A greater number of people are settling on the coast, on former lower-lying swamps or refilled lakes. And that adds another layer, the physical effect of the built environment exacerbating the occurrence of extreme weather: built-over areas develop a micro-climate and essentially, it’s hotter in cities. In addition, open surfaces, estuaries, creeks and swamps that once would have dissipated water from torrential rains are now covered in concrete.
In Japan, the effect of these shifts was keenly felt last year after Typhoon Hagibis caused heavy winds, flooding and landfall. Even as flood protection measures successfully prevented major havoc in the denser portions of Greater Tokyo, levee breaches and overflowing rivers caused exceptional flooding in other areas.
This was surprising since, after huge investment in defences, Japan’s flood risks were considered to be largely mitigated. Together with Faxai in the same year, these two typhoons and the damage that followed were the biggest loss events of 2019.
"What’s needed is a shift in the way insurance models are configured towards a more forward-looking risk assessment," Bertogg says. "Such an approach incorporates trends that have already added to the risk we're observing today. This is in stark contrast of averaging out a long distant past of decades or even centuries, a common way to define a model's baseline risk."
Future proof models are a prerequisite for the insurance industry to help close the protection gap, which has been widening and leaves households, businesses and economies vulnerable to more extreme weather.
Caption: The protection gap has widened over time
Source: Swiss Re sigma report, Taking stock: natural catastrophe insurance in times of economic accumulation and climate change risks
Confidence is central to a new approach. While it’s possible to talk fairly confidently about the impact of melting glaciers, it is less certain how climate change affects the frequency of tropical cyclones or flood risk.
It's less certain how climate change affects the frequency of tropical cyclones or flood risk.
Low levels of confidence in how certain elements relate to one another mean they’re often left out of models altogether. However, given their increasing frequency and likely material impact, they can’t be ignored.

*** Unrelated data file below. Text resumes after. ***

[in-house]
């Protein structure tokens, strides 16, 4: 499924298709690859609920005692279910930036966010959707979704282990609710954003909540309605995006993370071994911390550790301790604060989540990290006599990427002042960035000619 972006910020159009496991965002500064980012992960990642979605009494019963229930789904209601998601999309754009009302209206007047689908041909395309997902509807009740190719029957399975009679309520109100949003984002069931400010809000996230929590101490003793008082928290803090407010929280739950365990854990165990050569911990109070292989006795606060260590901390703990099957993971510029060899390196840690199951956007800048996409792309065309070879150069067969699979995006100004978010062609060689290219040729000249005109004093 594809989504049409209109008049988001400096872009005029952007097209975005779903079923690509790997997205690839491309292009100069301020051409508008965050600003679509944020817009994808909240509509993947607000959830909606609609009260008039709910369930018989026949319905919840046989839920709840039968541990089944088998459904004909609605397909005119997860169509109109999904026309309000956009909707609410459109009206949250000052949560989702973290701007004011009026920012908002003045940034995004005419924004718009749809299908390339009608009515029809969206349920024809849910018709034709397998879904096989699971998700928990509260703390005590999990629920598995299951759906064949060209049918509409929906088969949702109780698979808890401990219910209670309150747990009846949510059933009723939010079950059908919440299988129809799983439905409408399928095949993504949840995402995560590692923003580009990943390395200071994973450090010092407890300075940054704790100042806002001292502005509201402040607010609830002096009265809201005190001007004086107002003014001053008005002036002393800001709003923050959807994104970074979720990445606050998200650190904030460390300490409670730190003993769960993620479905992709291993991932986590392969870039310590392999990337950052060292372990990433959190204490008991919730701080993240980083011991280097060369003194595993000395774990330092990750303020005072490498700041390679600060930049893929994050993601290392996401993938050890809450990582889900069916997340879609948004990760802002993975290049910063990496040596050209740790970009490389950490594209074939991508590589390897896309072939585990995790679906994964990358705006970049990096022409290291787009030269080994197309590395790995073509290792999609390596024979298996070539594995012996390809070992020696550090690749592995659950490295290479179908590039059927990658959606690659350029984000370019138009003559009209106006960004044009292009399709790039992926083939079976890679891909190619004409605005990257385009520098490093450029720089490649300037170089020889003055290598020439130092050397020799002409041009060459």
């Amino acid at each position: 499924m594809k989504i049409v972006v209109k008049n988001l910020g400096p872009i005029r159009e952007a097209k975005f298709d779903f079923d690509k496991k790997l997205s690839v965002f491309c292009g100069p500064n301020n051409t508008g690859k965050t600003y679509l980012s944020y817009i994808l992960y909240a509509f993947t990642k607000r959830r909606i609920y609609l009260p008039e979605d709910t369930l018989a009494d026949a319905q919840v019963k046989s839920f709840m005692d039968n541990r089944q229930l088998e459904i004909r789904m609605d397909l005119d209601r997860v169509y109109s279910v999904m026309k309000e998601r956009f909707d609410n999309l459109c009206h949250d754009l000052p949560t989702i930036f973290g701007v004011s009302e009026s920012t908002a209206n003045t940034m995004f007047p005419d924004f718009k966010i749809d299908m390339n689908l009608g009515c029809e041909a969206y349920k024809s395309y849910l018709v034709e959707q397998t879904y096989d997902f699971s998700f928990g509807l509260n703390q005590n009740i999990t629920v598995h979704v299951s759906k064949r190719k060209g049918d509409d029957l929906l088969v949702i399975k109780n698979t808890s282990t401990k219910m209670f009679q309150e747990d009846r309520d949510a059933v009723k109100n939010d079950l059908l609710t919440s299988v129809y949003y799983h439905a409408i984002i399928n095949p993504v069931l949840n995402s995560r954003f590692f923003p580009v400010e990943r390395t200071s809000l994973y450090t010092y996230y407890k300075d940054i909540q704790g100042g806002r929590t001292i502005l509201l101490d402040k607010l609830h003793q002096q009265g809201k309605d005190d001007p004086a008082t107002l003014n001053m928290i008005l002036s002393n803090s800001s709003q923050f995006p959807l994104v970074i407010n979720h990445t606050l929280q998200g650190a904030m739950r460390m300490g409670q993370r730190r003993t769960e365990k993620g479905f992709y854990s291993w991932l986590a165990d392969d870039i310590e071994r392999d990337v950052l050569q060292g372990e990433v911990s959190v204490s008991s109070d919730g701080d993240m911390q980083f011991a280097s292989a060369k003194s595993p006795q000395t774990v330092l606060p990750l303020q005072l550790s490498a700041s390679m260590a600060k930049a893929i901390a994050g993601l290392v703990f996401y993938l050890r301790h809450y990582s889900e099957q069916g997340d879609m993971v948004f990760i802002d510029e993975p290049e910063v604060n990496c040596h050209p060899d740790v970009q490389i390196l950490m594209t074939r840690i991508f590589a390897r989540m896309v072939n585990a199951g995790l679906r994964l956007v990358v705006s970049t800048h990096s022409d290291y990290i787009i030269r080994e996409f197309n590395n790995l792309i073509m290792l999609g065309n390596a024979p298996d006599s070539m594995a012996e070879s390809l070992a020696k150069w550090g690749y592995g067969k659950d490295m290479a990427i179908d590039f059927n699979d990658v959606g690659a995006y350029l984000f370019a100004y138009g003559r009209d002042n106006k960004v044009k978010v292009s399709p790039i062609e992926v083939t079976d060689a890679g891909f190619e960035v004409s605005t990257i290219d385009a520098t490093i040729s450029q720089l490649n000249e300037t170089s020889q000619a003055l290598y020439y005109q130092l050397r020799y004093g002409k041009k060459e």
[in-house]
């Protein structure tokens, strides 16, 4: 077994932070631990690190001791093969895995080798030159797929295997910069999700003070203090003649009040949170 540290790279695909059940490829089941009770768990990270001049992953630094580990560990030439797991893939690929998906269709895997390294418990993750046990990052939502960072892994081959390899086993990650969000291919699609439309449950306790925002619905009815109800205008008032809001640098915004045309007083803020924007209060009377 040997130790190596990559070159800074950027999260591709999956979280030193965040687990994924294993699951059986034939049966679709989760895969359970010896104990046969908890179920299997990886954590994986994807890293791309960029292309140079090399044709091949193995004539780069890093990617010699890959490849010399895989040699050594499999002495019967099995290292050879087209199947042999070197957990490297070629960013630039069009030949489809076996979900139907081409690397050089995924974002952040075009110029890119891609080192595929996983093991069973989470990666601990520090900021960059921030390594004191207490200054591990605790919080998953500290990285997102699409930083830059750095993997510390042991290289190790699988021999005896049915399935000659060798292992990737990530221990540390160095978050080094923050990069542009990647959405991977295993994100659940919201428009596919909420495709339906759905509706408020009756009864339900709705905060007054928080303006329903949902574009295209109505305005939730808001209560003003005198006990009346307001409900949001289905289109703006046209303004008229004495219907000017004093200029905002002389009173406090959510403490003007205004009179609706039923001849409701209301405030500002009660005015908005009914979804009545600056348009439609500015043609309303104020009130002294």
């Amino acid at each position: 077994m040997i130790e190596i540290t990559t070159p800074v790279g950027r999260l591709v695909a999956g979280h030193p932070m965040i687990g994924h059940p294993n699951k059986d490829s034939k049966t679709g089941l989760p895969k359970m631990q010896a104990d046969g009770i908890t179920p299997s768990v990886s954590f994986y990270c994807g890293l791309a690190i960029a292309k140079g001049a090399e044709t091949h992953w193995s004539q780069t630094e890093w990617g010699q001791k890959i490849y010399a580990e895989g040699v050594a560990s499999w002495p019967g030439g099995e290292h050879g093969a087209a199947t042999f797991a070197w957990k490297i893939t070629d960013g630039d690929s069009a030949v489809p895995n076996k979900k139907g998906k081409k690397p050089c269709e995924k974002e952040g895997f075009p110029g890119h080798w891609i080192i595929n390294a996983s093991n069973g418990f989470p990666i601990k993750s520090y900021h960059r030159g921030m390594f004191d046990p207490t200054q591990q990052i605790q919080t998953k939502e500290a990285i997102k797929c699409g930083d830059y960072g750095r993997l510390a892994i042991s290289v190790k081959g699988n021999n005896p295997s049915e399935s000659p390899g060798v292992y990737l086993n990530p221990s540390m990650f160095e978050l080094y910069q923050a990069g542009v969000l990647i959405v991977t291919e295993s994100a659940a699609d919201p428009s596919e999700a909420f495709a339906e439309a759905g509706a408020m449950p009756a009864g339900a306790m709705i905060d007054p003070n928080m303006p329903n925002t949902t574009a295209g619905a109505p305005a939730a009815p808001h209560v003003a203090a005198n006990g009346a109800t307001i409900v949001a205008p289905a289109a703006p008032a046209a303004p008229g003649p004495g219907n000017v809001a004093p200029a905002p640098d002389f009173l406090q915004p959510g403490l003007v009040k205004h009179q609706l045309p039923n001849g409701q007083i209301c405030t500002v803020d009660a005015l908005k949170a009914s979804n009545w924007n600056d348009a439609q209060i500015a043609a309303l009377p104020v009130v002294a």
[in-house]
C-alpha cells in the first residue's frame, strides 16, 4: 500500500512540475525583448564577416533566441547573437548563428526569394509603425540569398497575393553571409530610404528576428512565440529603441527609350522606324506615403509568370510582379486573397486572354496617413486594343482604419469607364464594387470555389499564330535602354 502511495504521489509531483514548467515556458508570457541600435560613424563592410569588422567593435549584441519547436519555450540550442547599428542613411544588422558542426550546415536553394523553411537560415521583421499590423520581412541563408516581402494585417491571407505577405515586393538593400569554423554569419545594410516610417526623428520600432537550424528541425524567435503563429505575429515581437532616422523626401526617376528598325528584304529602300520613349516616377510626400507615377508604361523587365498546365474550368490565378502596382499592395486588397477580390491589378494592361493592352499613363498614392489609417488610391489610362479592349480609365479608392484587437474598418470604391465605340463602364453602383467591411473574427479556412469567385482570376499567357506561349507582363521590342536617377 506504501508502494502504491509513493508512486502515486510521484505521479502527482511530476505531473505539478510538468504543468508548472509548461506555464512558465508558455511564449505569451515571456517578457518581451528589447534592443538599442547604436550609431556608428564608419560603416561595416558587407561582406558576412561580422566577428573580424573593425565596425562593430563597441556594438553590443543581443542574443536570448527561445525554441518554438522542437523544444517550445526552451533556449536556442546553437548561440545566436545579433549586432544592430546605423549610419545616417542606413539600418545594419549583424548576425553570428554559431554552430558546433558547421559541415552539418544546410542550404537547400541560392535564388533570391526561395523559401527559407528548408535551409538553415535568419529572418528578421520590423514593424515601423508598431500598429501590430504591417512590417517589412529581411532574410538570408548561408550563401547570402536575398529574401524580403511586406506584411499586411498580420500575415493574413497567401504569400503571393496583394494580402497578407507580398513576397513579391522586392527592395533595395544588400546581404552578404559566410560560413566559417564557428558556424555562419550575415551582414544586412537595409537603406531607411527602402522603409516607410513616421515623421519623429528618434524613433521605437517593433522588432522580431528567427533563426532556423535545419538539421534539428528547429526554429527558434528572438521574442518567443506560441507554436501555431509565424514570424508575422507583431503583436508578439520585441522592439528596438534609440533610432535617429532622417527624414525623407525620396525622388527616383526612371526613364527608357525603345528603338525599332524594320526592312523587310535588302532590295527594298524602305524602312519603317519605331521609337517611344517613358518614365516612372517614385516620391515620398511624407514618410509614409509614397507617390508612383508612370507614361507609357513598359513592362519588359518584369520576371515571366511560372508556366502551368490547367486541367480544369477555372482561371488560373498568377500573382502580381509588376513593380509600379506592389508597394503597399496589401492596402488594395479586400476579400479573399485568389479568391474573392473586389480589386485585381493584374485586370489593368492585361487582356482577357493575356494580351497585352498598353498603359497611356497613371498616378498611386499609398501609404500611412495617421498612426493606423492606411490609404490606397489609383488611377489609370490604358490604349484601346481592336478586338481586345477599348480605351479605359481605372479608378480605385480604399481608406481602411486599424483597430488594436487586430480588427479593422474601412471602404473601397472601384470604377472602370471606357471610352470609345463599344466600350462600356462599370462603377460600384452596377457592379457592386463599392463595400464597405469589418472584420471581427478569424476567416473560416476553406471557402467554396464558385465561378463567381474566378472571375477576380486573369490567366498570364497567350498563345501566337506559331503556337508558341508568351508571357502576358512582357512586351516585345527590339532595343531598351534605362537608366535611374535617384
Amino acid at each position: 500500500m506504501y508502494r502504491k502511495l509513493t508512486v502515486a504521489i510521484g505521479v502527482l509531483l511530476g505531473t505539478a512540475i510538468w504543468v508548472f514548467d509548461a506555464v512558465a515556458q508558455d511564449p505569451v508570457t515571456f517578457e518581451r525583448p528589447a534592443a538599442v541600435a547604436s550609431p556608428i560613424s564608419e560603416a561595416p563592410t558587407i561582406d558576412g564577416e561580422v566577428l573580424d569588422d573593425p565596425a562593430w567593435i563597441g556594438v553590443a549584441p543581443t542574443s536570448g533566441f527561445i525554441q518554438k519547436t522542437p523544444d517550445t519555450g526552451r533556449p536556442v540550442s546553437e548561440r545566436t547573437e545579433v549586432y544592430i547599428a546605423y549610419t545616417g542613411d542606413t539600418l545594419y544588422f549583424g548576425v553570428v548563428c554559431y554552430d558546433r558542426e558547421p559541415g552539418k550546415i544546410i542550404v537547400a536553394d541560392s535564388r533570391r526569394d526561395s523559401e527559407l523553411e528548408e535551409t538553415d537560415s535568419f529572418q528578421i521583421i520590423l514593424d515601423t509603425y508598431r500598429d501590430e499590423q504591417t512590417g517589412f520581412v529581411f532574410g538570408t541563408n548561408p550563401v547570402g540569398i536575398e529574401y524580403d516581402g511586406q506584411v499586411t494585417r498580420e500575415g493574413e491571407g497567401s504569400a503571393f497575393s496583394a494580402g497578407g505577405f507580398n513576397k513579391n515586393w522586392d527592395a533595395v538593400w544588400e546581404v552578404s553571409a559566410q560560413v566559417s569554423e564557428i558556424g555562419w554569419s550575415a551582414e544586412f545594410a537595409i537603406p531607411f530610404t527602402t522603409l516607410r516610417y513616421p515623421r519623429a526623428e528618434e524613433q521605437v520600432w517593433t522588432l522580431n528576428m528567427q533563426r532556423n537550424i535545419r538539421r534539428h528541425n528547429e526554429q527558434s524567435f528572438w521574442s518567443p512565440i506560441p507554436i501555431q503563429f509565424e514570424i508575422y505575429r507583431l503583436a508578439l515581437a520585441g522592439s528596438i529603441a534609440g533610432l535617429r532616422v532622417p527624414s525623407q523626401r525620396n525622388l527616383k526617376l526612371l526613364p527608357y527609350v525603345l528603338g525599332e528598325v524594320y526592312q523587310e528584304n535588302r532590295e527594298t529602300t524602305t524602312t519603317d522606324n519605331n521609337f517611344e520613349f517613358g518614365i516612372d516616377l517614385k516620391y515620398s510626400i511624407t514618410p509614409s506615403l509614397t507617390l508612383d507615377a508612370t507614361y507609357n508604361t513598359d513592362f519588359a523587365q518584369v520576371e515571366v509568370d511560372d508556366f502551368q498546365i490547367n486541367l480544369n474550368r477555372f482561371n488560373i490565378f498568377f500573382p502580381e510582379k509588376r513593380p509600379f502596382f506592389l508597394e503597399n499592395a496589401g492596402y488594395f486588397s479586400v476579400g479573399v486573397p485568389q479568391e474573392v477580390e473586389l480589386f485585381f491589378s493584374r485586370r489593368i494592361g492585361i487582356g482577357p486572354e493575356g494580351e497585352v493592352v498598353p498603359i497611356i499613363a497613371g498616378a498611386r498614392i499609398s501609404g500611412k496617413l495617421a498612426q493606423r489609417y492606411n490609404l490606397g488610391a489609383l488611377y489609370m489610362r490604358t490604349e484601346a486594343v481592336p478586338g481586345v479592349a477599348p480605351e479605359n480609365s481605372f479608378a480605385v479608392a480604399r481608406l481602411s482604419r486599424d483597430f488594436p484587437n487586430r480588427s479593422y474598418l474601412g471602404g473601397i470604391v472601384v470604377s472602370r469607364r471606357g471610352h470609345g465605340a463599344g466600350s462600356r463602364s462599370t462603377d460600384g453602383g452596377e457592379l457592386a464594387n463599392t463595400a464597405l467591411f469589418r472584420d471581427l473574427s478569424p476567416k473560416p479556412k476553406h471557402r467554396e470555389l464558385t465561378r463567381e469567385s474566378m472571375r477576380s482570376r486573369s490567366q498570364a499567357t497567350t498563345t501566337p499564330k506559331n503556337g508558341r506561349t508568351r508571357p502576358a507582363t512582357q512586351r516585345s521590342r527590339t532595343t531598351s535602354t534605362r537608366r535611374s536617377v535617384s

“We need to make sure our confidence is higher,” says Michael Gloor, Senior Natural Catastrophe and Climate Specialist at the Swiss Re Institute. “These are massive risks and we all need to work on increasing the level of confidence by studying them more closely. That’s something that the insurance industry is working on, that academia is working on.”
Classification of climate-change effects and relevance for the re/insurance industry
More research is needed from across the industry, to help clarify some of these highly uncertain aspects − for example, a warming climate affects hurricane frequency, and this will require collaboration with data scientists, environmental scientists, meteorologists and other academics.
How different governments respond will also contribute to the evolving picture, with stark differences between developed and less-developed countries.
The Dutch government has taken strong action to protect Rotterdam in the Netherlands against rising sea levels, using adaptation measures based on water management and spatial planning. In contrast, Beira in Mozambique, built on similar low-lying land to Rotterdam, hasn’t invested in flood-risk mitigation measures, leaving it vulnerable to natural disasters.
In March 2019, Cyclone Idai hit Beira, generating an economic loss of $3 billion, the costliest weather event in Africa on sigma records. The insurance cover was just $150 million.
Most evidence points toward an increase in events like these. 2019 was the second-warmest year on record and patterns of severe weather are changing and intensifying with drought, wildfires and floods becoming more commonplace.
The sigma report underscores that, by the time data can conclusively show how much each degree of warming increases certain risks, the losses and the threats may have spiralled out of control. Without action, that’s the future, it concludes.
“The whole industry needs to look forward and work out what the impact of these factors will be,” Bertogg says. “Climate change, urbanisation and coastal living. They all contribute to a dynamic landscape that you have to track, to take well informed underwriting decisions today already.”